[LFS Trac] #2057: Udev-122
gerard at linuxfromscratch.org
Wed May 21 21:41:03 PDT 2008
I've just caught up on all the recent comments and I think I understand
the root problem regarding multiple interfaces, the need to configure
them before the first reboot so once you do reboot, you have a chance to
After the 1st reboot it's not always known which of multiple cards ends
up being eth0, eth1, etc seeing assignment is random by default unless
we come up with a way to make it not random during our chroot stage.
The comments further went on about certain kernel versions, having udev
running on the host system, etc. That's problematic ground to walk on.
We don't know if the host system has a new enough kernel. It may not
even run udev.
I hope I'm not repeating old ideas here. I didn't see these listed so
Rather than trying to fix udev, and it sounds like there isn't a
solution that isn't hackish and has a risk of not working any day now
with new releases. How about we fix our network setup. We can easily get
a lot more advanced at this.
This email may get long. Please bear with me.
Scenario 1: you have multiple network cards but only one card is plugged
into an actual cable and thus has a link. That card, whichever it is,
needs to be activated.
Possible solution 1: install dhclient in LFS rather than BLFS. Configure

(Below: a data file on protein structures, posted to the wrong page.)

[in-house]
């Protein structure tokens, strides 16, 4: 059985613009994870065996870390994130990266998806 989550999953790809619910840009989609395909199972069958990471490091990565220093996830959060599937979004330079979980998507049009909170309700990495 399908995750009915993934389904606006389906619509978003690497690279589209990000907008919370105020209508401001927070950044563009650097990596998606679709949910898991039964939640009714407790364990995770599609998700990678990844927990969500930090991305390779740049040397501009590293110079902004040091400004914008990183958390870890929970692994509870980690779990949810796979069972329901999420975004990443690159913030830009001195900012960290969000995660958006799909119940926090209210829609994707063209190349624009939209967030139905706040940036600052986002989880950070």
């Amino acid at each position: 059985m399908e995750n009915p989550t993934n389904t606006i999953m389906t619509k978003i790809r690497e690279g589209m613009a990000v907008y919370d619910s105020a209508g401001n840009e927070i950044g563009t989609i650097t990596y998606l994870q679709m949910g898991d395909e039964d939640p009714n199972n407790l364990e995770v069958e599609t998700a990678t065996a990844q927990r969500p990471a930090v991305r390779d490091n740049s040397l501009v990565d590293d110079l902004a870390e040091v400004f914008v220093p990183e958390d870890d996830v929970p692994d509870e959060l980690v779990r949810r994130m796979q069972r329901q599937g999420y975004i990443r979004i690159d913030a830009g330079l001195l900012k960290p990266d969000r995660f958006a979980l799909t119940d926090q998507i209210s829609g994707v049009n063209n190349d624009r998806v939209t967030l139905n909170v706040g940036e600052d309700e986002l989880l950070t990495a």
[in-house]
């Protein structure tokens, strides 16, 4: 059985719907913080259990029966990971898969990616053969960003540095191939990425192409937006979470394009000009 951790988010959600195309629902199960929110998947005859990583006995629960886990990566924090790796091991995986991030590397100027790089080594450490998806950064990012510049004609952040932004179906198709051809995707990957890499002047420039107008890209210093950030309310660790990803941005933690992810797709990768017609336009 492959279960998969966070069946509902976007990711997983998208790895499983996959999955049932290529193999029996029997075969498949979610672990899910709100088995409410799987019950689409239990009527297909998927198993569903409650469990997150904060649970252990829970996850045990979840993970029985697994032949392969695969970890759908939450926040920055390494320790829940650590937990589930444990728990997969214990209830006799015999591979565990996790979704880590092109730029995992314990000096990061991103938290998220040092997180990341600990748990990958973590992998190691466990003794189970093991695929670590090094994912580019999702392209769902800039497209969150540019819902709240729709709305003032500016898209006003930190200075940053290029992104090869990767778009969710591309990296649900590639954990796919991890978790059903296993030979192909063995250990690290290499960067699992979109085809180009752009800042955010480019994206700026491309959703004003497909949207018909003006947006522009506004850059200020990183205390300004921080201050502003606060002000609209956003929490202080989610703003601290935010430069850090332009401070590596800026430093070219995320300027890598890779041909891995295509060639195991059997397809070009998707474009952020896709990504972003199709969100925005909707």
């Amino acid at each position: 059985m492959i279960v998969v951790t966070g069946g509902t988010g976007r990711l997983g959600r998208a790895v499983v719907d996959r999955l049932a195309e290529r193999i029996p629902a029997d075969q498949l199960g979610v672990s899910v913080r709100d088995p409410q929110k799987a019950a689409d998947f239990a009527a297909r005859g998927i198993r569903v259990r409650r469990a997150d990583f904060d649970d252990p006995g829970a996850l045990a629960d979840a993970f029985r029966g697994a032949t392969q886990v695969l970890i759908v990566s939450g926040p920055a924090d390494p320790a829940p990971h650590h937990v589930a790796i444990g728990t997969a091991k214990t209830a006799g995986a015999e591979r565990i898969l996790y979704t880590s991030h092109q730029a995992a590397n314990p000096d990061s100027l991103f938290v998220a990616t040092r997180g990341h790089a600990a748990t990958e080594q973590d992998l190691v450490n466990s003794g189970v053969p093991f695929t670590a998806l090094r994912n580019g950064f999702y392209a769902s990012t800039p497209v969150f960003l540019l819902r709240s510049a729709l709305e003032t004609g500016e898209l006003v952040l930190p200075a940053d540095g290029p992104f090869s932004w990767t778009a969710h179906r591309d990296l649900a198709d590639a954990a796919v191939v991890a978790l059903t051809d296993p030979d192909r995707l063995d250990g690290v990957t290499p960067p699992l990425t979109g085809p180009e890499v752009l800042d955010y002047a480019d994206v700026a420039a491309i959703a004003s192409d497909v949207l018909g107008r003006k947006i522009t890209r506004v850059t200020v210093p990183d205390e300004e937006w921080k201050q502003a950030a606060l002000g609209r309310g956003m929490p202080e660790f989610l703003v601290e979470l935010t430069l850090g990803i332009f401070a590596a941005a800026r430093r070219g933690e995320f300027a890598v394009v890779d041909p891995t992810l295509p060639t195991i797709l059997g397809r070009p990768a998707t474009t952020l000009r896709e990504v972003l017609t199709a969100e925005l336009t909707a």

bootscripts to run dhclient on every interface. Only one interface will
receive an IP address from a router - ie an IP address that you need it
to get for remote access.
At this point you don't yet care if the kernel called that interface
eth0, eth1, or something else. You can fix that after the 1st reboot if
Possible solution 2: If static IP is needed, configure every network
interface for the same IP address.
Enhance the network boot scripts to first check for a link before
assigning the IP address.
Scenario 2: multiple cards are all plugged into networks. Likely
different physical networks so "solution 2" above isn't going to work.
Solution 1 from above may work but only if the location you are offers
DHCP. Most data centers won't offer that so you're back to having to
assign two static IP addresses to the proper interfaces. Mix them up,
It wouldn't be an unfair assumption to make that only one of your
plugged in networks is the network to which you, the builder, is
reachable (public Internet or a LAN).
You know your current IP address. You know the IP address you need the
server to have in order for you to connect to it. Have a bootscript
assign the server's IP address to the first interface. Have the server
try to ping you. If the ping fails, have the script move the IP address
to the next interface until it's able to "find" your own computer.
Then you login and clean up the networking files now that you know what
I would wager a guess that "scenario 1" is the one we primarily will
encounter. If not, would it be a fair assumption to make that if
"scenario 2" is true, you request a person on-site to unplug the extra
network cables so only one is plugged in through which you are building
LFS. Then later on you can have the on-site techs plug your other cables
There are a lot more scenarios that come to mind having worked in data
centers and setup ISP networks. You're going to find situations where
you have multiple network cards all connected to the public internet via
load balancing setups. Or just redundancy then you have your lovely BGP
setups. How many do we need to support though for that 1st reboot (after
which things will change anyways as your config settles down).
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